When the research on anemia took the attention of George Richards in 1915, he zeroed-in on the subject of "pernicious anemia." As at this time, not much was known about this ailment except that those caught by it died. The common attempt to ward it off was to administer iron and transfuse blood in the interim. Pernicious anemia was particularly fatal as it led to the erosion of the count of red blood cells in the bloodstream. The red blood cells bloated and eroded as anemia set in.
Other Notable Mentions
George Richards Minot observed blood coagulation closely at close range as well as reticulocytes, transfusion of blood and blood platelets. He also noted blood disorders and was able to document the hemorrhage that occurs with sustained anemia. George Richard's work was extended to the extent that it was able to isolate how the blood reacts to industrial poisoning. He explored lymphatic tissue disorders, leukemia as well as polycythemia. His groundbreaking thesis is regarded based on the depth of work he carried out and documented with regards to anemia.
George's related experimentation and research extended to blood platelets and bone marrow in the year 1916. He worked closely with other colleagues in this respect and documented his findings.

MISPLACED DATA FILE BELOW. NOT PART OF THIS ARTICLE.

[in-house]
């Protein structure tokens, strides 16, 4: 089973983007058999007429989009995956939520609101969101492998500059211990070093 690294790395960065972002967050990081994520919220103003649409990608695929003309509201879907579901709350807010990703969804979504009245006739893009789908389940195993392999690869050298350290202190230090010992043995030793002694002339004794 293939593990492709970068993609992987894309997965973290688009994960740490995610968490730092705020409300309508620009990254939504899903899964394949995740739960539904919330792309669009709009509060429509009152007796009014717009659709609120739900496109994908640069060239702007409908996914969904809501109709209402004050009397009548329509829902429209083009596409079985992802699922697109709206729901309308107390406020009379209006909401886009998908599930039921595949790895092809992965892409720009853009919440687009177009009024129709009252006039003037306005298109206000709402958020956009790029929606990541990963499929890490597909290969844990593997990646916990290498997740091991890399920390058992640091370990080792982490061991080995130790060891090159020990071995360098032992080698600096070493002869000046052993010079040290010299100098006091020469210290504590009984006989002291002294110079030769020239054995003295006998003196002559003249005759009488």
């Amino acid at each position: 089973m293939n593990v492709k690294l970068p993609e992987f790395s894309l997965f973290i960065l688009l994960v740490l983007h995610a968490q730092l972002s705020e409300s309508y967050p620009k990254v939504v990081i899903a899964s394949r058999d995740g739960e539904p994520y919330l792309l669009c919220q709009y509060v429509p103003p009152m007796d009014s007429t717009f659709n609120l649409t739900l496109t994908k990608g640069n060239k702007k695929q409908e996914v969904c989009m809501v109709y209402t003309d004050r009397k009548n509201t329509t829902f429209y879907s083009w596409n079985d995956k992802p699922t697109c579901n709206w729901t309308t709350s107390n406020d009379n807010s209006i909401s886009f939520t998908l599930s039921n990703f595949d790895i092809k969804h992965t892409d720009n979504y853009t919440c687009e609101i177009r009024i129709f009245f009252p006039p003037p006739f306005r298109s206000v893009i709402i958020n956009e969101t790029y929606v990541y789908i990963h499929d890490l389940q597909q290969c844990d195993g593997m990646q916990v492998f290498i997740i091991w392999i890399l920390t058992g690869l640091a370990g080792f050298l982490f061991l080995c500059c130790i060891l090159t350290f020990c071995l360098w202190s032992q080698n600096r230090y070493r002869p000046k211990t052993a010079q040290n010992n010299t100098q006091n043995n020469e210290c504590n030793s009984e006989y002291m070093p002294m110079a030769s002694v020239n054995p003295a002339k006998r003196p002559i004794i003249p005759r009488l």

Collaboration With William Murphy
While George Richards Minot is recognized for his depth of research on anemia, his pernicious anemia strides were influenced by the work of George Hoyt Whipple. Whipple had earlier asserted that feeding red meat like animal livers to anemic dogs would lead to a cure. As Minot worked with Murphy and related to anemic patients, he thought on Whipple’s assertions and fed portions of the liver to them. It was mentioned that he gave half a pound measures of the liver to his patients and this turned out positively in improving their health. The steady progress in the health of these patients was evident with no deteriorations.